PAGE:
HMS Albion’s virtual service remembers Falklands heroes

Sailors and Royal Marines from UK flagship HMS Albion filmed a unique ‘virtual service’ with relatives and veterans to remember a Falklands War tragedy.

Six men were killed when landing craft Foxtrot Four was attacked and sunk by Argentine aircraft on June 8 1982 as she ferried a cargo of vehicles to help troops in the closing stages for the liberation of the South Atlantic islands.

Each June 8 since, Foxtrot Four’s parent unit – 4 Assault Squadron Royal Marines – has staged a memorial service, originally on veteran assault ship HMS Fearless, more recently on her successor, Plymouth-based HMS Albion, the Royal Navy’s flagship.

Albion is currently undergoing a spot of maintenance in her home base and the original plan was to invite families of those killed in the action in 1982 aboard for the memorial service.

The Covid lockdown ruled that out, so instead, the ship devised a virtual Service of Remembrance instead.

Serving members of 4 Assault Squadron and ship’s company have recorded the Service, interspersed with contributions from relatives of the fallen including Mandy Kazmierski, the sister of Marine Robert Griffin, and Bryan Miller, whose brother David was one of two naval marine engineers killed in the attack.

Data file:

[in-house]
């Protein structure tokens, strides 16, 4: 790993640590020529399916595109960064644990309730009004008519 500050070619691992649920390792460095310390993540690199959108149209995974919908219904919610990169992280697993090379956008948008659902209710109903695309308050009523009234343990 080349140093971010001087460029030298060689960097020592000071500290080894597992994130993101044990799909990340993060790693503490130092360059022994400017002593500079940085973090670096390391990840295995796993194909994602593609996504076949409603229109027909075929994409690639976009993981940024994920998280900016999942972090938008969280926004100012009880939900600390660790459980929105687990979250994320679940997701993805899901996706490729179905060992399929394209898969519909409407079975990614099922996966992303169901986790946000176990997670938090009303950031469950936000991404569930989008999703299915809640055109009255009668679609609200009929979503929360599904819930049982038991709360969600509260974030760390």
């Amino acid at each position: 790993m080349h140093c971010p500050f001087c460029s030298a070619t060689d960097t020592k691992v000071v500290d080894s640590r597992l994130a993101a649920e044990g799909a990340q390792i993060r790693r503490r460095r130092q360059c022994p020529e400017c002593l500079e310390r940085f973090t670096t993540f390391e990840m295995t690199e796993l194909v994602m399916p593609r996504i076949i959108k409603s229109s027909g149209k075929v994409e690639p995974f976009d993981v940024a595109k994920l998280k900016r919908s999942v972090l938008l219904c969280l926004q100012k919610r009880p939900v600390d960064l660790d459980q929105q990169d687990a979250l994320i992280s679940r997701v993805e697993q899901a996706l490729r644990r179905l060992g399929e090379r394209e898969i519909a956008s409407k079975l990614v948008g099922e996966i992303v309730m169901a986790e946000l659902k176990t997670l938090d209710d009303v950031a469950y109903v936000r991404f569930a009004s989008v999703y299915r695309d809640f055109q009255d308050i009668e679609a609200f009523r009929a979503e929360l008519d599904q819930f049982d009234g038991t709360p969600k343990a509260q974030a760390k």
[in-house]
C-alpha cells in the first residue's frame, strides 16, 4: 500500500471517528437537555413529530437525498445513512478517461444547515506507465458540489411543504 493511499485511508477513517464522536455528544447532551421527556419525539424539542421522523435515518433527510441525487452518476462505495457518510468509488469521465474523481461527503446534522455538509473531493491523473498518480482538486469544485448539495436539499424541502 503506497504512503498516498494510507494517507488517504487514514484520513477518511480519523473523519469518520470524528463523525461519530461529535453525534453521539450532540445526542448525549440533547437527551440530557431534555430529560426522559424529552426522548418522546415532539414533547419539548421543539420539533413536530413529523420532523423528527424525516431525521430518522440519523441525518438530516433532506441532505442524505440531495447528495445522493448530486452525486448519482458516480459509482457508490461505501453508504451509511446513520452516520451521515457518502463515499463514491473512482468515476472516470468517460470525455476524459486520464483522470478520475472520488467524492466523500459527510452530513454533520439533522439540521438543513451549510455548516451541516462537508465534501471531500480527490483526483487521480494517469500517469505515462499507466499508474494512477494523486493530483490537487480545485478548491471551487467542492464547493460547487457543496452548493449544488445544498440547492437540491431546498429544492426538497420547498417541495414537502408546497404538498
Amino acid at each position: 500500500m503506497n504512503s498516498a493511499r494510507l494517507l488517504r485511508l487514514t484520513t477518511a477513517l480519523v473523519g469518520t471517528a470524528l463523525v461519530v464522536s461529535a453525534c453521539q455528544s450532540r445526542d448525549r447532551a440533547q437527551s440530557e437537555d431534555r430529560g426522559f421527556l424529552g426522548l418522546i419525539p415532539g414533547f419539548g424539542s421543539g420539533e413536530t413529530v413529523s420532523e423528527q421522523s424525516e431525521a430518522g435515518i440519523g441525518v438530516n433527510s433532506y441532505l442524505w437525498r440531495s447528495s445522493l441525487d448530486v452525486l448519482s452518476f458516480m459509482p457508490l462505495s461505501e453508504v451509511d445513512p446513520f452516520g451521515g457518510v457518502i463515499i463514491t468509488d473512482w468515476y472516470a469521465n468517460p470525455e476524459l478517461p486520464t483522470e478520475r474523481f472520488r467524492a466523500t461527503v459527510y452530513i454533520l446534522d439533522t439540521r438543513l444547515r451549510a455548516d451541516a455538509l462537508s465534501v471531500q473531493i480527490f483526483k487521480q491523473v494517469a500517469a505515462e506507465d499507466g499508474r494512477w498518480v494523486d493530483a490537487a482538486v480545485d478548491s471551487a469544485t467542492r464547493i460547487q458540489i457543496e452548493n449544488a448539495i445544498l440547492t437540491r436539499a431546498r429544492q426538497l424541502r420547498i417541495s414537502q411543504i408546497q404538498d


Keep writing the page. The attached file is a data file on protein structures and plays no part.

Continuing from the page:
Foxtrot Four had already made a name for herself in the 1982 conflict, having rescued more than 100 men from HMS Antelope shortly before the frigate spectacularly exploded and broke in two. 

Bill Parry, who was only 18 years old and on his first ship, recorded a moving account of his experiences that day. He remembers clearly the actions of Foxtrot Four, and describes its commander Colour Sergeant Brian Johnston as “the bravest man he never got to thank”.

The Royal Marine demonstrated his skill and bravery again when he took his landing craft to Goose Green to collect vital communications vehicles for the Army’s 5 Brigade.

In a remarkable feat of pilotage, in darkness and without modern navigational aids, he loaded the vehicles and was returning to Fitzroy when Foxtrot Four was bombed and sunk by Argentine Skyhawk aircraft. Only two of the eight crew survived.

Captain Peter Laughton, Albion’s Commanding Officer, said “It is entirely fitting that each year we take time to reflect and pay tribute to the crew of Foxtrot Four. We pay tribute to their selfless commitment, their courage, their heroism and sense of duty. They are an inspiring example to us all.”

Two Sea Harriers patrolling the Falkland skies immediately avenged the loss, bringing down three of the Skyhawks with Sidewinder missiles.

The final resting place of Foxtrot Four has never been found – the only wreck from the Falklands War still unlocated.

But the memory of Colour Sergeant Johnston and his men lives on. In addition to the annual service, a new Foxtrot Four replaced the lost craft and was renamed Foxtrot J – J for Johnston, a tradition maintained to this day.

Watch the full memorial service here

 

It is entirely fitting that each year we take time to reflect and pay tribute to the crew of Foxtrot Four. We pay tribute to their selfless commitment, their courage, their heroism and sense of duty. They are an inspiring example to us all.

Captain Peter Laughton